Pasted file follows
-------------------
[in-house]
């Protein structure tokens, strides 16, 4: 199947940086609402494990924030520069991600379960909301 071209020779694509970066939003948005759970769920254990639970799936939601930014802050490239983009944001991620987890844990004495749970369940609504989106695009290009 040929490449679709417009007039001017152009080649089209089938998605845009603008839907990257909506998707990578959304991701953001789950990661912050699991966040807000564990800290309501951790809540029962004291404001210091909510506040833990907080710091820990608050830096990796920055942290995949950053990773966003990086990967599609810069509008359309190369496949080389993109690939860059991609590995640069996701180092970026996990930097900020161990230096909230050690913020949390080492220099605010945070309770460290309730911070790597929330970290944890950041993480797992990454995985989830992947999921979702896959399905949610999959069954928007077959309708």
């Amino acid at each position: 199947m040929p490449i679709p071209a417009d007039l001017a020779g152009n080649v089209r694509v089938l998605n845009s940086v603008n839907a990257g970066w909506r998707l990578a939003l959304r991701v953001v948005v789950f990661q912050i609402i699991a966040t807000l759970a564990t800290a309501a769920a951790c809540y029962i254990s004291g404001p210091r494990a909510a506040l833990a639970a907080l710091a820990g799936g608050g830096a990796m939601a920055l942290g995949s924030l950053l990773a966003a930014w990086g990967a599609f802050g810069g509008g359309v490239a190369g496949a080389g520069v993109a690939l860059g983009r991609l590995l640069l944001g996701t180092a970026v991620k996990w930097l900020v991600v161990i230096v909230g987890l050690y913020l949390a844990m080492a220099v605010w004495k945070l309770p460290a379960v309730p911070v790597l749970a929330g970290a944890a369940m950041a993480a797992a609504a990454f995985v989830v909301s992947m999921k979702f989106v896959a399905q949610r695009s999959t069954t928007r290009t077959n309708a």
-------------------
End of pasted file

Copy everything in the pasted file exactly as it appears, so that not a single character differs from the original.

[in-house]
């Protein structure tokens, strides 16, 4: 199947940086609402494990924030520069991600379960909301 071209020779694509970066939003948005759970769920254990639970799936939601930014802050490239983009944001991620987890844990004495749970369940609504989106695009290009 040929490449679709417009007039001017152009080649089209089938998605845009603008839907990257909506998707990578959304991701953001789950990661912050699991966040807000564990800290309501951790809540029962004291404001210091909510506040833990907080710091820990608050830096990796920055942290995949950053990773966003990086990967599609810069509008359309190369496949080389993109690939860059991609590995640069996701180092970026996990930097900020161990230096909230050690913020949390080492220099605010945070309770460290309730911070790597929330970290944890950041993480797992990454995985989830992947999921979702896959399905949610999959069954928007077959309708």
């Amino acid at each position: 199947m040929p490449i679709p071209a417009d007039l001017a020779g152009n080649v089209r694509v089938l998605n845009s940086v603008n839907a990257g970066w909506r998707l990578a939003l959304r991701v953001v948005v789950f990661q912050i609402i699991a966040t807000l759970a564990t800290a309501a769920a951790c809540y029962i254990s004291g404001p210091r494990a909510a506040l833990a639970a907080l710091a820990g799936g608050g830096a990796m939601a920055l942290g995949s924030l950053l990773a966003a930014w990086g990967a599609f802050g810069g509008g359309v490239a190369g496949a080389g520069v993109a690939l860059g983009r991609l590995l640069l944001g996701t180092a970026v991620k996990w930097l900020v991600v161990i230096v909230g987890l050690y913020l949390a844990m080492a220099v605010w004495k945070l309770p460290a379960v309730p911070v790597l749970a929330g970290a944890a369940m950041a993480a797992a609504a990454f995985v989830v909301s992947m999921k979702f989106v896959a399905q949610r695009s999959t069954t928007r290009t077959n309708a």